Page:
Friday, February 29, 2008

The Beauty of the Undone

I'm currently reading William Morris and Red House. Today's blog features a picture found in the book. The image is of the doors to the settle in the entry way of Red House, painted by William Morris. Notice anything? It's not finished. William Morris most likely began painting the settle doors when he and his family first moved into Red House. I don't know the history of the settle from that point on, but I'm guessing it was probably moved with the family. The point is....William Morris most likely lived with this settle for the rest of his life, never finishing the figures on the doors.

I have always thought of William Morris as a figure of near superhuman voraciousness for lifelong learning. Famously, a doctor at his bedside diagnosed his cause of death as "simply being William Morris and having done more work than most ten men." His reputation is well-deserved, and I don't feel it is lessened at all by learning a lesson from the settle doors: even the greatest of artists leaves work undone.

I love to write and do art, yet I am often annoyed at myself for leaving so many projects half-finished. Sometimes I tend to get down on myself for this, and feel like I could never successfully leave a mark in any expressive field. At times like this, it is comforting to know that William Morris, a man of such accomplishments, also left things unfinished and lived with his unfinished projects and kept them around, moving ahead to accomplish so much.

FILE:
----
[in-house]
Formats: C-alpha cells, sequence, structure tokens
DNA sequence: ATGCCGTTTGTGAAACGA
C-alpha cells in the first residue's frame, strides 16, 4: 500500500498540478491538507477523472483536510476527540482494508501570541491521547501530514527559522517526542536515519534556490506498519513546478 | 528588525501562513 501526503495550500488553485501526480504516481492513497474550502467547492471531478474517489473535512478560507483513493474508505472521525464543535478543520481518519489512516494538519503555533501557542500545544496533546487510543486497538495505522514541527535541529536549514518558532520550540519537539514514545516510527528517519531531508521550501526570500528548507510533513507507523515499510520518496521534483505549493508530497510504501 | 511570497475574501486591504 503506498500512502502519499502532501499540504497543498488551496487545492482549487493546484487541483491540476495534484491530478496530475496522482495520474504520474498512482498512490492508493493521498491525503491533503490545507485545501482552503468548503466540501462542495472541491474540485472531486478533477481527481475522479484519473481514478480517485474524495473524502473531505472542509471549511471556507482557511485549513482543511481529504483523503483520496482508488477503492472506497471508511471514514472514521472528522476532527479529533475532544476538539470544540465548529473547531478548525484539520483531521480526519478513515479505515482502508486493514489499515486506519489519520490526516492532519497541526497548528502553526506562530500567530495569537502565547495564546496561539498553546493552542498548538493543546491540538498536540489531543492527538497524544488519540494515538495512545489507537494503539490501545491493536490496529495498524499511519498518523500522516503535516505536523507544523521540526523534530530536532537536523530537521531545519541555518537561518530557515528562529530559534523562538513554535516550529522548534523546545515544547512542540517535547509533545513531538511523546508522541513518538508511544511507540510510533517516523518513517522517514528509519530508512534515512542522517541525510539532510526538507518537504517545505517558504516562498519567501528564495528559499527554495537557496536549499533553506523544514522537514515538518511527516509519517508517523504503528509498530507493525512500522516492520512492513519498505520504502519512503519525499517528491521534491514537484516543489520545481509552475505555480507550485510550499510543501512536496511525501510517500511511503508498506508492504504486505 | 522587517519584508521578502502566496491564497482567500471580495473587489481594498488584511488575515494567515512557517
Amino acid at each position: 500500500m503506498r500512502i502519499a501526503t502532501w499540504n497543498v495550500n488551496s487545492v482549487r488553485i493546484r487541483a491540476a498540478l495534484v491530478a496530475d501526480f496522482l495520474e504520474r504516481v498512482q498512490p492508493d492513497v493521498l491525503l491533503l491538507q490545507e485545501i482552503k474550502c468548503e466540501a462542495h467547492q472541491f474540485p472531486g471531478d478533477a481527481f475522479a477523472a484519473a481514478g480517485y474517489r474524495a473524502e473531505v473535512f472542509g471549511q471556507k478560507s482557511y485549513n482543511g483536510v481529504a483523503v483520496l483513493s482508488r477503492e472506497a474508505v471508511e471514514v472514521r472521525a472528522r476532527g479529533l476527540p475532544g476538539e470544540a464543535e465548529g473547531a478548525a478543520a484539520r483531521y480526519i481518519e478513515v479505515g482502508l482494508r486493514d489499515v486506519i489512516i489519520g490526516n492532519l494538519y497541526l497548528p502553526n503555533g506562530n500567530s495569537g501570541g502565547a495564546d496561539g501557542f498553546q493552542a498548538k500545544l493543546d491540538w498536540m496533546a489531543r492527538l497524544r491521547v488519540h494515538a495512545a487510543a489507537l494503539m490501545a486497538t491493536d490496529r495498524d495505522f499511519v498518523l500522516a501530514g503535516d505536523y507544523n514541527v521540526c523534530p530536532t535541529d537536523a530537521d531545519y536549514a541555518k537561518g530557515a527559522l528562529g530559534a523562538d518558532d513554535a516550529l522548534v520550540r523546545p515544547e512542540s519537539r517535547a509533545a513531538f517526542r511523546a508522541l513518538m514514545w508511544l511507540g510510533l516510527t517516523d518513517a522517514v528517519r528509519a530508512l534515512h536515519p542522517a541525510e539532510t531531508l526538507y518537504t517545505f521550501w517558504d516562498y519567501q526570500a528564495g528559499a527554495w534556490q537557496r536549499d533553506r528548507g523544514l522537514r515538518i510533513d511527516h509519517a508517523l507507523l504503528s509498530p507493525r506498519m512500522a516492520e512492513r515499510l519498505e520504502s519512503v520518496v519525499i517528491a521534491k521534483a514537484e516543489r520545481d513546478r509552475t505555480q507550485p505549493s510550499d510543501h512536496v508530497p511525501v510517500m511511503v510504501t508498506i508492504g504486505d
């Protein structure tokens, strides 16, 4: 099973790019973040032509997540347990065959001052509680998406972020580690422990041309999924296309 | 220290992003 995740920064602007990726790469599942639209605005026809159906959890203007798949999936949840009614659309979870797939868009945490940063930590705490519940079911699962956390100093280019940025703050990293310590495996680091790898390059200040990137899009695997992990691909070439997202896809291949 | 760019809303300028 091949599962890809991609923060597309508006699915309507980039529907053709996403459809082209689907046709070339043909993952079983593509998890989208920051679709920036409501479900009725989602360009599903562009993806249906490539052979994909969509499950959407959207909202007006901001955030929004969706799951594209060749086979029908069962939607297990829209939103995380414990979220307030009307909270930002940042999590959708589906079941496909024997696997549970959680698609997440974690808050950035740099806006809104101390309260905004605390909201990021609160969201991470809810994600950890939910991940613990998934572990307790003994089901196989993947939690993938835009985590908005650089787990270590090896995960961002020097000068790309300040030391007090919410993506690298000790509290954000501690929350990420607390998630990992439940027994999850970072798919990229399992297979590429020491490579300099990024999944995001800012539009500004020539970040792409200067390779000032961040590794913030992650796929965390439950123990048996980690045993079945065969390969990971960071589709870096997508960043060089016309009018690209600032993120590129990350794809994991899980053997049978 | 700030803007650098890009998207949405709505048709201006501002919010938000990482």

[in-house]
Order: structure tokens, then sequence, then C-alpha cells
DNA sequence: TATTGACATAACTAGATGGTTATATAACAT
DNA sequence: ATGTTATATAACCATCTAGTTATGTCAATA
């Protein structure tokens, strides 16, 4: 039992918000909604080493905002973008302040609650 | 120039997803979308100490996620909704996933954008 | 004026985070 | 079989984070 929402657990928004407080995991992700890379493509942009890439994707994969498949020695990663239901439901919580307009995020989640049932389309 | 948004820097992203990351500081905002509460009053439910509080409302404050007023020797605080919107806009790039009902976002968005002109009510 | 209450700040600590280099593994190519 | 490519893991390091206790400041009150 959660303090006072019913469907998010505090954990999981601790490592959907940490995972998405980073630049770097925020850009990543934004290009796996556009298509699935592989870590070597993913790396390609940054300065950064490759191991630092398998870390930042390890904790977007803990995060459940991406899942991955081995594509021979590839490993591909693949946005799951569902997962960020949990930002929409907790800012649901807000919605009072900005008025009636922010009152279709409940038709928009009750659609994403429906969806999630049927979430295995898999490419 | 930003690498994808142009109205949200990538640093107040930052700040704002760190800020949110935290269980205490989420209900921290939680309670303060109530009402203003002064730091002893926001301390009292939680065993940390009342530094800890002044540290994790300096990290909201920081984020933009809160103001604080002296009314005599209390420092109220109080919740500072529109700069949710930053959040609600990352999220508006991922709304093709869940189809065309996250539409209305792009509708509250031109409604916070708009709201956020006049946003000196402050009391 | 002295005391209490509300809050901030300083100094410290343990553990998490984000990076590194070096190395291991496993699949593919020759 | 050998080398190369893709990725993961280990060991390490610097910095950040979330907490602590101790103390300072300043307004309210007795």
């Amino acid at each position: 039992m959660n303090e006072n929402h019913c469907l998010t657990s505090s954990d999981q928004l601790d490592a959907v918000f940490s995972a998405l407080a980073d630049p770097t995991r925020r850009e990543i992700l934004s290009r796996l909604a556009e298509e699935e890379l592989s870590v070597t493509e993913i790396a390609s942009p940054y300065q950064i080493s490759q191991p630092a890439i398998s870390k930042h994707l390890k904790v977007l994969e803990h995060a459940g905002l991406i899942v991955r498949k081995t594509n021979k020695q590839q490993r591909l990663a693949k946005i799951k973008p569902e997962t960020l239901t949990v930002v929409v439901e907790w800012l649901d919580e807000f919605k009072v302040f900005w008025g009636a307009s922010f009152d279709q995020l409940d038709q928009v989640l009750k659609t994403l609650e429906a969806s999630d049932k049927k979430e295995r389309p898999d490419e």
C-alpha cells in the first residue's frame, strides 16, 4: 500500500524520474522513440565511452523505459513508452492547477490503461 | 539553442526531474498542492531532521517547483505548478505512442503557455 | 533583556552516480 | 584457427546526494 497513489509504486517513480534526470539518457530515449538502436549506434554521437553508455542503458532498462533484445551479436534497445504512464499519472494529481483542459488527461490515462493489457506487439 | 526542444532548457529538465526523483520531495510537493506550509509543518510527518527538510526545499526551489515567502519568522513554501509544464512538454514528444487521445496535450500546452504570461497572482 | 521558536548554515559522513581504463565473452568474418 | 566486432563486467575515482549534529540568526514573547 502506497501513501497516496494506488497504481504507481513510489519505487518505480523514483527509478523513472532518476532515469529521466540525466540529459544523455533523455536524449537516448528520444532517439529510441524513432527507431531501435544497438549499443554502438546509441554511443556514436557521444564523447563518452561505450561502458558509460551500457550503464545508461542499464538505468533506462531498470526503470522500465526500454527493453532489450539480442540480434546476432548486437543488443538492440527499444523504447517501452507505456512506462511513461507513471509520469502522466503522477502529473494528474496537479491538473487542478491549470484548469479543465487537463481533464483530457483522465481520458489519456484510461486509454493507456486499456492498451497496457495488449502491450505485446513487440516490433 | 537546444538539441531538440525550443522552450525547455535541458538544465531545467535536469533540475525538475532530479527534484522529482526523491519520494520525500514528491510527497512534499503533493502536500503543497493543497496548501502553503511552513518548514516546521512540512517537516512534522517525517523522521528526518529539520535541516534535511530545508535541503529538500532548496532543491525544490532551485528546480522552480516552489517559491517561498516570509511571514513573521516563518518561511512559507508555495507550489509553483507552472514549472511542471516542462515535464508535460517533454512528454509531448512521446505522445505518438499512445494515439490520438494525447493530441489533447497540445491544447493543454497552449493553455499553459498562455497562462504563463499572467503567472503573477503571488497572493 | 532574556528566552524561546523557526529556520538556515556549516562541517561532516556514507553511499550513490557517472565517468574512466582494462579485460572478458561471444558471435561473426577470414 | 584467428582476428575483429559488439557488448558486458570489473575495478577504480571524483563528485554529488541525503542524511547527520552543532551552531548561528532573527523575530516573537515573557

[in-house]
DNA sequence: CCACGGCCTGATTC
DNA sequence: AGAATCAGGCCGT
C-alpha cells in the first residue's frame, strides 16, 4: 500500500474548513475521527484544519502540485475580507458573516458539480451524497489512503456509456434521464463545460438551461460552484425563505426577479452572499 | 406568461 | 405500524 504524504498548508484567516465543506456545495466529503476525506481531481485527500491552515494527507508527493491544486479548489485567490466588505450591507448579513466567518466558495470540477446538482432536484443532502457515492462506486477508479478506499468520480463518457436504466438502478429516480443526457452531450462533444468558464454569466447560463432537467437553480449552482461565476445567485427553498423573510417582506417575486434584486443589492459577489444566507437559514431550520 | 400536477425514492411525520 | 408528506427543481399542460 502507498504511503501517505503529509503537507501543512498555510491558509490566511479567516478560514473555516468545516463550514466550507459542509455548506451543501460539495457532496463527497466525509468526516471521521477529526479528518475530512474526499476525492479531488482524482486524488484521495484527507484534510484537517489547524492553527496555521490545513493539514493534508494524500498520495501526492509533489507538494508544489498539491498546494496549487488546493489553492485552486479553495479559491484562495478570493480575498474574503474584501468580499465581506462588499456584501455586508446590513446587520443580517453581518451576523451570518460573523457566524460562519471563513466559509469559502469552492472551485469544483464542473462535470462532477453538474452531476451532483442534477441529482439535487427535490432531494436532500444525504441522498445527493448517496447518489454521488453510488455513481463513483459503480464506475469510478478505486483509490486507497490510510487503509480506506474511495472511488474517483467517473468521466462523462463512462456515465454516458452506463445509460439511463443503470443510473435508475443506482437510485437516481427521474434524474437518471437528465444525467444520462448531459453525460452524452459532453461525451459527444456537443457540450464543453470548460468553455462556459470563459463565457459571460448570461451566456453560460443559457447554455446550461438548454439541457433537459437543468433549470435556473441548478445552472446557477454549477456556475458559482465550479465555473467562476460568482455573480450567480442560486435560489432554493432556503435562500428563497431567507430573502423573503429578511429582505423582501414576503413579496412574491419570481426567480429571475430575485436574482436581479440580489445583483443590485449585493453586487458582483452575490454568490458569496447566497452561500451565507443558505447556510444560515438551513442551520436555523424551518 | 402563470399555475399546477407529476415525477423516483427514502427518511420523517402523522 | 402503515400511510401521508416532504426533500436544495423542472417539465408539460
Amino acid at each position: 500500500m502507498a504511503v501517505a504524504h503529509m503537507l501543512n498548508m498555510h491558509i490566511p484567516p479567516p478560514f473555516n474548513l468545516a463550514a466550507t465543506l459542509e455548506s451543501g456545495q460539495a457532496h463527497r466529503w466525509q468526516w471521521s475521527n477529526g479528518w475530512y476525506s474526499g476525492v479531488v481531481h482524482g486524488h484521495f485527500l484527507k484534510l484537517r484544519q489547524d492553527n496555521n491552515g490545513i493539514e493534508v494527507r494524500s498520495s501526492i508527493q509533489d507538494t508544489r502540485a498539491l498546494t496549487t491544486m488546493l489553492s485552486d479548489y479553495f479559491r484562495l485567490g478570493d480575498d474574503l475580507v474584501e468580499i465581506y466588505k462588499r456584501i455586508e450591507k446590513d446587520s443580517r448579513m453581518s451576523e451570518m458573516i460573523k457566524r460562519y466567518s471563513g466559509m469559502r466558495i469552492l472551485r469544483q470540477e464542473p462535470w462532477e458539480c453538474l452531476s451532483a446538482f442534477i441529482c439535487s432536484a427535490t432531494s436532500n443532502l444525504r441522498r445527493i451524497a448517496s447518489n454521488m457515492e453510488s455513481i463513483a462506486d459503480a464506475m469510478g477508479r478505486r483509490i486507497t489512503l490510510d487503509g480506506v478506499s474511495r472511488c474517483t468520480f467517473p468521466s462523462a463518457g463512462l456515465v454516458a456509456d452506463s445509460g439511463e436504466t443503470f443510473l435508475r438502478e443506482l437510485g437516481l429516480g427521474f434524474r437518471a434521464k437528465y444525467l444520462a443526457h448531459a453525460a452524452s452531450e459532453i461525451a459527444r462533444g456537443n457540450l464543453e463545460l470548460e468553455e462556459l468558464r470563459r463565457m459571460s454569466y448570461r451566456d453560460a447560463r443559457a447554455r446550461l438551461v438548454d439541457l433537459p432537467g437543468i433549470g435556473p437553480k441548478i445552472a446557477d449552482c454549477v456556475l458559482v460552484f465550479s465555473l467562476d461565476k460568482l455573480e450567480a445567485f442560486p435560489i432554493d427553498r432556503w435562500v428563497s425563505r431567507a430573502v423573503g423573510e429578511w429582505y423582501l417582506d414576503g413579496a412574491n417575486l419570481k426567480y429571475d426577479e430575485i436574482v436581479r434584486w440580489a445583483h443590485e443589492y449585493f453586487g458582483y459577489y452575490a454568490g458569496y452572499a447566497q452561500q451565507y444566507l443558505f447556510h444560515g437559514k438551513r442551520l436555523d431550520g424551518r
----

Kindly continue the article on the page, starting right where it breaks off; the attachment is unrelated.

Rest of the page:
Anonymous said...

I love his painted furniture so very much. Wonder what the story is behind this piece?

In truth, I can't claim to leave that many jobs unfinished - I tend to have trouble starting them to begin with. So much fabric, so little time.

Grace said...

According to the book, it's theorized that it's based on Mallory's LeMorte D'Artur (I probably slaughtered that, but the book isn't in front of me). But it's all hypothesis. It was pointed out though that all the figures on the left panel are playing music and happy, while the ones on the right panel seem distressed.